Ironman Cebu 70.3 APAC Race Course Preview

Guest contributor Coach Don Velasco is one of the top age groupers in the Philippines and  has finished the Ironman Cebu 70.3 course four times with a personal best 4:39.  He finished 2nd in his age group in 2012 and finished 3rd in 2013.  More know about him here.

The Ironman 70.3 Philippines held in Cebu has been the highlight of the local triathlon calendar for the past 6 years now. The course is challenging yet beautiful. The unpredictable current of the swim, the tough headwind on the bike, and the scorching run make it a race to remember. On the flip side, the support of the locals, the festive vibe of the event, and the beautiful landscape make it more memorable. Let’s breakdown the race to give both newbies and veterans alike a clear understanding of what to expect.


 Check out the race schedule below! On Saturday, make sure to register before 3pm., check in your bike and gear before 4pm, and attend race briefing between 4:30-5:30pm. Late check in arrangements can be arranged with a penalty of $100. Take note that transition area opens at 4:30am on Sunday and closes at 6:00am.



The waters along Shangri-La Mactan are pristine and filled with marine life. While it might seem calm and serene from afar, don’t let this fool you. Since it’s situated along a channel between Mactan and Olango Island, expect a strong current within the course. Predicting the direction of the tides can be very challenging. However, since the course has a circular orientation, you can expect that with “tailcurrent” comes “headcurrent.” When you’re fighting the flow, remember to use a high turnover rate and reduce over-gliding; this will help you inch your way and prevent being swept back. Water can be choppy at times so remember to stay calm and relaxed. Sight, breathe, and navigate properly. These are essential skills that will help you conquer the swim.

Remember that instead of being released in waves, the race will go through what’s called a “Rolling Start.” This means that participants will seed themselves according to their abilities and predicted swim times. There are several brackets: Under 25, 25-29, 30-34, 35-39, and above 40. Remember to seed yourself correctly. Starting in a faster or slower wave will make things more difficult for you. This year, organizers made sure that everything will be based on chip time. Don’t expect to have a “buffer” by starting earlier. Organizers will disqualify you if you exceed the cut-off time regardless of when you start (i.e. the start mat is the basis). Aside from that, it will be very hard to predict when the current will worsen. Depending on tidal patterns, there may be a chance that the first batches will have a more difficult time.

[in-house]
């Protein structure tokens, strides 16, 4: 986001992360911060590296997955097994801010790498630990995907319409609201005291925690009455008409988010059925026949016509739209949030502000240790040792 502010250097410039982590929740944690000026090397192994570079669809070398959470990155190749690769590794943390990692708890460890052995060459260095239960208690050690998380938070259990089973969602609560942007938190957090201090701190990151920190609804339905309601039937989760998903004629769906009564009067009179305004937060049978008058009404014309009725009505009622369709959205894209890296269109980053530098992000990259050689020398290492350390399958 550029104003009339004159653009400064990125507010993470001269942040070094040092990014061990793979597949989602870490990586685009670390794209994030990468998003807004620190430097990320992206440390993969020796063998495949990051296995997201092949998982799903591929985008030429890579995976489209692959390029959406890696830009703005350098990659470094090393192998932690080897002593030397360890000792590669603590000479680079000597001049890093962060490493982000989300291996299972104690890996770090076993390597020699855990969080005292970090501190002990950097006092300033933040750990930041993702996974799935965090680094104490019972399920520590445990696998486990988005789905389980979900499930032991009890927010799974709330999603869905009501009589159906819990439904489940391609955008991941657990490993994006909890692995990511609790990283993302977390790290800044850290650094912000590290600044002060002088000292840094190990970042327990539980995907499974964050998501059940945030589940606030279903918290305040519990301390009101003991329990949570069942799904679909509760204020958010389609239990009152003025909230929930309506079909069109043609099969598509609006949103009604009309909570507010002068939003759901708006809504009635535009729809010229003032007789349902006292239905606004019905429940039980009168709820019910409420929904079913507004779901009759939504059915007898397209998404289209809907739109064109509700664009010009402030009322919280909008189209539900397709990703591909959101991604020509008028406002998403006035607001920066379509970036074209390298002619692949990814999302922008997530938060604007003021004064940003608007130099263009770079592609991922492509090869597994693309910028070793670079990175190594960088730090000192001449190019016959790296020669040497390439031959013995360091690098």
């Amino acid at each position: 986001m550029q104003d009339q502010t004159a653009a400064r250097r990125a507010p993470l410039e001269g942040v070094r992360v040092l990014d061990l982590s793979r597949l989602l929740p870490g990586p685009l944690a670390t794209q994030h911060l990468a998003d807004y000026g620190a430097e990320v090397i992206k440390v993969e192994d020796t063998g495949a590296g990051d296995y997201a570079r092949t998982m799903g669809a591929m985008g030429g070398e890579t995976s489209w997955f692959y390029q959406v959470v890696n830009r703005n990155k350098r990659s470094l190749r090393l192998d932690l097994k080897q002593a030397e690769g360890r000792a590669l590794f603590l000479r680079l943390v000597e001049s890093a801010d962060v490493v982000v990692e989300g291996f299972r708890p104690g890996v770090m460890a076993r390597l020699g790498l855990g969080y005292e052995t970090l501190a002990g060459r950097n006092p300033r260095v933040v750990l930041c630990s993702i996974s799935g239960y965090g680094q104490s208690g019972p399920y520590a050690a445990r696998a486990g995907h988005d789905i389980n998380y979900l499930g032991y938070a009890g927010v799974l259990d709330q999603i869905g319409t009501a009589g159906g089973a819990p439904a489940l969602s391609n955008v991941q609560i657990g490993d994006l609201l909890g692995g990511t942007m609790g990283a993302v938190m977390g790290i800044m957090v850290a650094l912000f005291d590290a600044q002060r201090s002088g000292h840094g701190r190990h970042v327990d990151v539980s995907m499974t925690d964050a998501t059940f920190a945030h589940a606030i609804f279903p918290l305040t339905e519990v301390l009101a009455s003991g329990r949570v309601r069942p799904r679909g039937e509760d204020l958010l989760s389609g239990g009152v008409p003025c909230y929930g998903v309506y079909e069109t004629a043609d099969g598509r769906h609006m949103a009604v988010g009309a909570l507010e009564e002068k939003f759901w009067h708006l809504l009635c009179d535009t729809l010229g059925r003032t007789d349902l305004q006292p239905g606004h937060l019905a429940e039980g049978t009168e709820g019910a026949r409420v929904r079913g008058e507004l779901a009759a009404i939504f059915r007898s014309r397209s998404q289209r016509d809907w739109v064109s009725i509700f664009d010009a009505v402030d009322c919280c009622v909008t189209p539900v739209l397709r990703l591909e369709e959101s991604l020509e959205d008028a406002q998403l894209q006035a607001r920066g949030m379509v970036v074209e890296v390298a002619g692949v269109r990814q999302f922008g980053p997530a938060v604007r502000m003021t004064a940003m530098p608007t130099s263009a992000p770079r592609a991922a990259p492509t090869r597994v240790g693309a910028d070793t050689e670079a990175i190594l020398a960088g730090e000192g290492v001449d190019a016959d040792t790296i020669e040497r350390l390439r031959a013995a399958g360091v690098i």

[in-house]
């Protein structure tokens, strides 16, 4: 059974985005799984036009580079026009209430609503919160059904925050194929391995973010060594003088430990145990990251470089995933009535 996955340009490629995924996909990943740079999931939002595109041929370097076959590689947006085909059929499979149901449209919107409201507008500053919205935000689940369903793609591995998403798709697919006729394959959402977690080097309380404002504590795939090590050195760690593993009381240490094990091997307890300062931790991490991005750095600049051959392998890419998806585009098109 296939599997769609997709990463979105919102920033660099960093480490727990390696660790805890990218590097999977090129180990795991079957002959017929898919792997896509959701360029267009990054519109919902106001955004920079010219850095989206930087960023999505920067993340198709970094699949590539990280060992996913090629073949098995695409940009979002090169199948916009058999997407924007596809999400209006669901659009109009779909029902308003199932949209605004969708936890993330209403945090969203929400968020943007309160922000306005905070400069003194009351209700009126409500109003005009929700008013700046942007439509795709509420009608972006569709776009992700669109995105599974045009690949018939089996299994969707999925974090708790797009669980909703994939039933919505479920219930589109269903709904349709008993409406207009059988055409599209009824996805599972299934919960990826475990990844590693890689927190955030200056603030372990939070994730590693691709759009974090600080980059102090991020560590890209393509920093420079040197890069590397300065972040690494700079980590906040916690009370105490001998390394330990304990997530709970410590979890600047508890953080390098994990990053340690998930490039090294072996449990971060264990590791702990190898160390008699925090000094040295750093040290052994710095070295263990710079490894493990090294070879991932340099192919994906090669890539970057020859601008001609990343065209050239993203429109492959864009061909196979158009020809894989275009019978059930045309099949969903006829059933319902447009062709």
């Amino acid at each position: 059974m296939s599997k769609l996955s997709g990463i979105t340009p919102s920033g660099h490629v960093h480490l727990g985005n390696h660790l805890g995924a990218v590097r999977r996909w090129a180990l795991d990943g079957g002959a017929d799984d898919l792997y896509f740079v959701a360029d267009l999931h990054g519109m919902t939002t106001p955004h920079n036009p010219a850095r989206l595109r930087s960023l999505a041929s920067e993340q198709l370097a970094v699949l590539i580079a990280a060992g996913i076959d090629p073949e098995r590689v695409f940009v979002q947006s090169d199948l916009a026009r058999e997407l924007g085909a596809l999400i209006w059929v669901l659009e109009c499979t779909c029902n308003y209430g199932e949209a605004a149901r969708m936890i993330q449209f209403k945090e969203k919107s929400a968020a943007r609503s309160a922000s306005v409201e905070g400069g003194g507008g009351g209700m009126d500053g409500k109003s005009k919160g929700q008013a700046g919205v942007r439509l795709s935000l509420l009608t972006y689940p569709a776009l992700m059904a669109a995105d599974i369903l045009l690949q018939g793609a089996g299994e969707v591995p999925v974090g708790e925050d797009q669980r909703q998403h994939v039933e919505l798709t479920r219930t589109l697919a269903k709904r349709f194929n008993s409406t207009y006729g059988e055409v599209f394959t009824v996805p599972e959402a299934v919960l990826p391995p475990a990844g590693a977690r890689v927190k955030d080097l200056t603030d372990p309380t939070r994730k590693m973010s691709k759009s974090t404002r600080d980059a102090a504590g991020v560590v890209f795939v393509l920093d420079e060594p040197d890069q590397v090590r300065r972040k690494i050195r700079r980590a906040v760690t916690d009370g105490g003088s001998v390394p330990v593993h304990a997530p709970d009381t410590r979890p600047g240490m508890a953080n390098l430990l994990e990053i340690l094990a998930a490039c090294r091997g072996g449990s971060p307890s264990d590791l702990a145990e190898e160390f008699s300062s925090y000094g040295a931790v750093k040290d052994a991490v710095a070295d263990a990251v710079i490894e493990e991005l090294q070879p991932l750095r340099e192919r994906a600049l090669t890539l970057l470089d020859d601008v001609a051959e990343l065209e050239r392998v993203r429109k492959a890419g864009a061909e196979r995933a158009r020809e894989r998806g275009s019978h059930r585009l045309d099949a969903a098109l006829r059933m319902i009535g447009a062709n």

In case the swim conditions turn out to be difficult, remember to stay calm and exert a hard yet steady effort. From past experience, the most difficult part of the swim is the long stretch towards Mactan Newtown (where trainsition 1 is). In this portion of the race, focus on short fast strokes instead of long gliding efforts. This will allow you to move forward at a steady pace. Be careful not to go out too hard and gas yourself out. Pace yourself properly.



There will be a short run from the end of the swim course to Transition 1. Make sure you take note of the exact location of your bike. This will make things quicker for you. As you exit T1, remember to take caution as the roads are either rough or narrow. There will be lots of spectators cheering; put your game face on while you ease into your rhythm. While you’re still inside Mactan Island, take this time to rehydrate, refuel, and recover. Don’t go out too aggressively. Mentally prepare yourself for the more difficult parts of the bike course.

The climb up Marcelo Fernan Bridge is the first challenge of the day. There are two things that make this segment tough. First, the grade is very steep! Switch to your small chainring before you start the climb. Use a light gear that will allow you to spin up the bridge without cramping up. Second, there’s a very strong crosswind. Those who use deep-section wheels will find it even more difficult. The trick I’ve used the past 5 years is to put a lot of weight on the rear wheel and counter the gusts with your front wheel. Oftentimes, you really have to fight the wind. However, whatever happens, don’t panic! If you hold your line, stay focused and calm, you’ll be fine.

After the bridge, you need to make a left turn. Last year, this stretch of road was very rough and bumpy. It pays to secure your bottles on your rear hydration carrier with rubber bands. I’ve heard a few athletes lose their precious nutrition/hydration items in this part of the course. Slow down and play close attention to the terrain; avoid the potholes and pits of sand/gravel.